How to Calculate SaaS MRR Churn Rate
Most companies spend a great deal of time and financial resources on customer acquisition. This is particularly true in those early months and years of a startup. Acquiring new customers never gets old and watching your sales grow is a good indicator that you have a product that sells. But having a product or service that sells is not the only metric in determining the success of your company. Customer churn is another key metric to be concerned about.
What is Customer Churn Rate?
Customer churn is the opposite of customer retention. It is losing customers to a competitor or experiencing non-renewal of your services. Churn rate is expressed as a percentage and can be determined over any consistent time period, like quarterly. The only remotely positive churn is when you lose customers that are costing you more than they are worth or who are a pain in your assets.
Virtually everybody experiences churn, but keeping your churn rate to a minimum will have a tremendous positive impact on your bottom line.
How to Calculate Churn Rate for Your SaaS Startup
While determining an accurate churn rate for some products and services can be challenging, calculating the churn rate for a SaaS is relatively easy. Simply take the number of customers lost through non-renewal or cancellation and divide that number by the number of total customers you had at the beginning of the given period. If, for example, you started the quarter with 10,000 customers, but lost 480 of them through that quarter, your churn rate is 4.8% quarterly.
The Impact of Churn on Your Bottom Line
Most start-ups don’t pay a lot of attention to churn, especially early on. As we said, during this period it is all about the sales. But if you will be looking for investors, you can be sure they will be looking at churn. Churn rate is a huge indicator of customer satisfaction and can foretell the future of your company.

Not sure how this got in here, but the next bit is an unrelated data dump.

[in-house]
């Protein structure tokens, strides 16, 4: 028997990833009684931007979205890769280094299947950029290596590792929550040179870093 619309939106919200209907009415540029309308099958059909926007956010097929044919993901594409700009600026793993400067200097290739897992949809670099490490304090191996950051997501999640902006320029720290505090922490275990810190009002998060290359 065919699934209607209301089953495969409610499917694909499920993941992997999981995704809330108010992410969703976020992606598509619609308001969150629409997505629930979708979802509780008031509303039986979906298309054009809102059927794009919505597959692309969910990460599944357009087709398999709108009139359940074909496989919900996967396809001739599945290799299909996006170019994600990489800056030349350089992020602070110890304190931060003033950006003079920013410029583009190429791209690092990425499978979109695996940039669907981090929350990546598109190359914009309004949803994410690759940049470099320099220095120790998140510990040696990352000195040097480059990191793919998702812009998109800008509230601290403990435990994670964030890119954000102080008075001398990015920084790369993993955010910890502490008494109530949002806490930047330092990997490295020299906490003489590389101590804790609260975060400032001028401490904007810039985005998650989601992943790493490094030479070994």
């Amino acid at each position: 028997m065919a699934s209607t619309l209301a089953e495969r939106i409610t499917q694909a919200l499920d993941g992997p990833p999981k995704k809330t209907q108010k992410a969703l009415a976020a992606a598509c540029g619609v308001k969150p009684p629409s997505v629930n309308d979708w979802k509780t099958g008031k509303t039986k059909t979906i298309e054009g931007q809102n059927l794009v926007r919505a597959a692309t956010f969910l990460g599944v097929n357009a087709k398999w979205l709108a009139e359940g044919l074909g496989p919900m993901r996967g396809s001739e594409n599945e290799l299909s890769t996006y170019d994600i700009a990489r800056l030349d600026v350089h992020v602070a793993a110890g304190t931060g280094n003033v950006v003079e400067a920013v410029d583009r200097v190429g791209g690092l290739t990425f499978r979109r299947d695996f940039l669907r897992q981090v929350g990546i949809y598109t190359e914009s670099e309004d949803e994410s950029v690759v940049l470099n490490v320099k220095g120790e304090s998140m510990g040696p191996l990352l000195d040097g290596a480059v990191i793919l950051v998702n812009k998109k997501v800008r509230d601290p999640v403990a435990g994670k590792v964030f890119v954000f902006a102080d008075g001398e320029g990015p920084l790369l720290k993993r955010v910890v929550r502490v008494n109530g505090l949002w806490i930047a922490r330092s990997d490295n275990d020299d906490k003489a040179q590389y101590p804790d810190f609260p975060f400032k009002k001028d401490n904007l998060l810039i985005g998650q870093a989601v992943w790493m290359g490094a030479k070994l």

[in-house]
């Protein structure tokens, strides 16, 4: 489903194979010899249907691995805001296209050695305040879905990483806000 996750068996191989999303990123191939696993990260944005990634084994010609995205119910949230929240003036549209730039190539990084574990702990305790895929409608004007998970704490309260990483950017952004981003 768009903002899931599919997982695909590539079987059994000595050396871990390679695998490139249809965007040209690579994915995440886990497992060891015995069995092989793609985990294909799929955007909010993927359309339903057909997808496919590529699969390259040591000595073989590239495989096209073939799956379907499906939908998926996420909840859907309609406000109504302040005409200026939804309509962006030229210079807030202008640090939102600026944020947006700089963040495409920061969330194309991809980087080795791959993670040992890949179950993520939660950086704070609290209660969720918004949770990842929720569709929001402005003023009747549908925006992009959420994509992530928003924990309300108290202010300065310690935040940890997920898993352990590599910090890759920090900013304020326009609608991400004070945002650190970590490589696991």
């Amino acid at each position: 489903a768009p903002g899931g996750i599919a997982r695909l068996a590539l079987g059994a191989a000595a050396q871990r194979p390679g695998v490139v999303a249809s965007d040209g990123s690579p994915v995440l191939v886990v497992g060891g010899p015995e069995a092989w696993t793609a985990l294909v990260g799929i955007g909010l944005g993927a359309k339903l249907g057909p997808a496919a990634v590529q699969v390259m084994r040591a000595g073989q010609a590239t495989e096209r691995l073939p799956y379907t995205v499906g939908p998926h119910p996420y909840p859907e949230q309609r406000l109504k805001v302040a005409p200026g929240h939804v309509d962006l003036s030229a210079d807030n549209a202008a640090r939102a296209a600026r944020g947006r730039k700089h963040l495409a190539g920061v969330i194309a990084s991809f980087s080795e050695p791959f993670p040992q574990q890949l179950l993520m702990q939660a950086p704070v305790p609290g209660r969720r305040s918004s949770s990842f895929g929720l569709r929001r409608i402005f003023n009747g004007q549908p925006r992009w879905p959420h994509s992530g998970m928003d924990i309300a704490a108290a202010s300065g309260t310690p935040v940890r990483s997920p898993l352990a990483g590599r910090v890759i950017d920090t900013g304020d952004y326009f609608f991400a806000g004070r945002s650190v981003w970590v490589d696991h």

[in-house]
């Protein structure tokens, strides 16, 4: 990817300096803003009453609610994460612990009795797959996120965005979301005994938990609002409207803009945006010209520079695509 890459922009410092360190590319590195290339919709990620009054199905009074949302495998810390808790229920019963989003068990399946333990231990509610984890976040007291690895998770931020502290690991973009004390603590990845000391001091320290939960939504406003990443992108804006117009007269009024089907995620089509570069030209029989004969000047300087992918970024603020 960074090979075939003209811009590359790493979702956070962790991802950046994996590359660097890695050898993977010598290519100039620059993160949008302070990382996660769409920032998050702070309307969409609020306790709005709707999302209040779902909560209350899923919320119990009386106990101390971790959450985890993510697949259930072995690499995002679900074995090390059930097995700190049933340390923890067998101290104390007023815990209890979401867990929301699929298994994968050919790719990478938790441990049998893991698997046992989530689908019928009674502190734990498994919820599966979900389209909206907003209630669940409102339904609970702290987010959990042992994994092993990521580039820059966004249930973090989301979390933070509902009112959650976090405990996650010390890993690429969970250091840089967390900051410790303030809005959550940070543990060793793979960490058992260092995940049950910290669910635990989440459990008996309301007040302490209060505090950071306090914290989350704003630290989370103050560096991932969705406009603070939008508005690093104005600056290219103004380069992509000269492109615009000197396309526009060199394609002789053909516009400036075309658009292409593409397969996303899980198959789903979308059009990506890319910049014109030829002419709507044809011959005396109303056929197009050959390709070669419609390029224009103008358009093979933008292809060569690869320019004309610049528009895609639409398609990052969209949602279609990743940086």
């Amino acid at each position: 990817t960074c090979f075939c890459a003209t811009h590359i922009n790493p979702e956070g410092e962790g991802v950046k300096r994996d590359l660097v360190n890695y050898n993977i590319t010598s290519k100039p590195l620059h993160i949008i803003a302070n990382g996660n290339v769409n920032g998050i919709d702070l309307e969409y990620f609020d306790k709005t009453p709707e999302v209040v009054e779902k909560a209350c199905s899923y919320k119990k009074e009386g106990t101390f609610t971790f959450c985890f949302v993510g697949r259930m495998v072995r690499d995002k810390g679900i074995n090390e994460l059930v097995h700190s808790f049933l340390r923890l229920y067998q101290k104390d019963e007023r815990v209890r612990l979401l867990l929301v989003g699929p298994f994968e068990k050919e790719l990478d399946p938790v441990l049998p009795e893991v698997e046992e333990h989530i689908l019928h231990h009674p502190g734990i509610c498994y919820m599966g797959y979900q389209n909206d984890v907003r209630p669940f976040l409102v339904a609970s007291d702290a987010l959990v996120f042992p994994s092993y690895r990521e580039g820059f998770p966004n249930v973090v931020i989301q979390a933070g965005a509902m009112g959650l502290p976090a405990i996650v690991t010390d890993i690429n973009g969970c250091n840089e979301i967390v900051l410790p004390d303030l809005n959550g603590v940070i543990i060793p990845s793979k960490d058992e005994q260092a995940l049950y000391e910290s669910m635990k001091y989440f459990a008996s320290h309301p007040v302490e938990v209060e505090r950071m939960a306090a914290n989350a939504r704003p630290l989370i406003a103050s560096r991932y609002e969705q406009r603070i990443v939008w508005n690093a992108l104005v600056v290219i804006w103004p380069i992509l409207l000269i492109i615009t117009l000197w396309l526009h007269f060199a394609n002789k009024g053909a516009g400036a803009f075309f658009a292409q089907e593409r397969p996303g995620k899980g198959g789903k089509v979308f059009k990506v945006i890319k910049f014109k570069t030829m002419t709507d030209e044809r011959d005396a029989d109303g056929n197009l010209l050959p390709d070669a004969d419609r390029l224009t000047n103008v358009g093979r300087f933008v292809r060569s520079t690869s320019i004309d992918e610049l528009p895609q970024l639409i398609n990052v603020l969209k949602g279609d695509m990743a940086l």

If you have a churn rate of 4% a month, that may make you feel pretty good. You could view that as a 96% retention rate. But if you are churning 4% of your customers each month, you are turning over almost half of your customers each year. As your business grows, the number of customers lost will increase, placing even more pressure on creating new sales.
You can determine the actual cost in dollars of churn by multiplying the number of customers lost by your average customer worth. It can really get your attention when expressed in actual dollars.
Minimizing Your Churn Rate
If you are uncomfortable with your churn rate, it is time to start talking to your customers and your recently lost customers. Determine what you are doing right, and the reasons churn is happening at the rate it is. It could be something easily fixed like better communication or small product improvements. But you can’t address it if you don’t have a churn rate to track. It is especially critical for new and growing companies.
Our Favorite Posts on SaaS Churn Rate
By now, you should understand the basics on calculating churn as well as why it is important. The next step is understanding what level of churn is right for your businesses and taking a look at some examples of how other SaaS companies have reduced churn in the past.
- SaaS Churn Rate: What is Acceptable? by Lincoln Murphy of Sixteen Ventures
- How One SaaS Startup Reduced Churn 71% Using “Red Flag” Metrics by Kissmetrics
- Churn, Retention and Reengaging Customers by Intercom
- Why Customer Churn Happens, and What You Can Do About It by Groove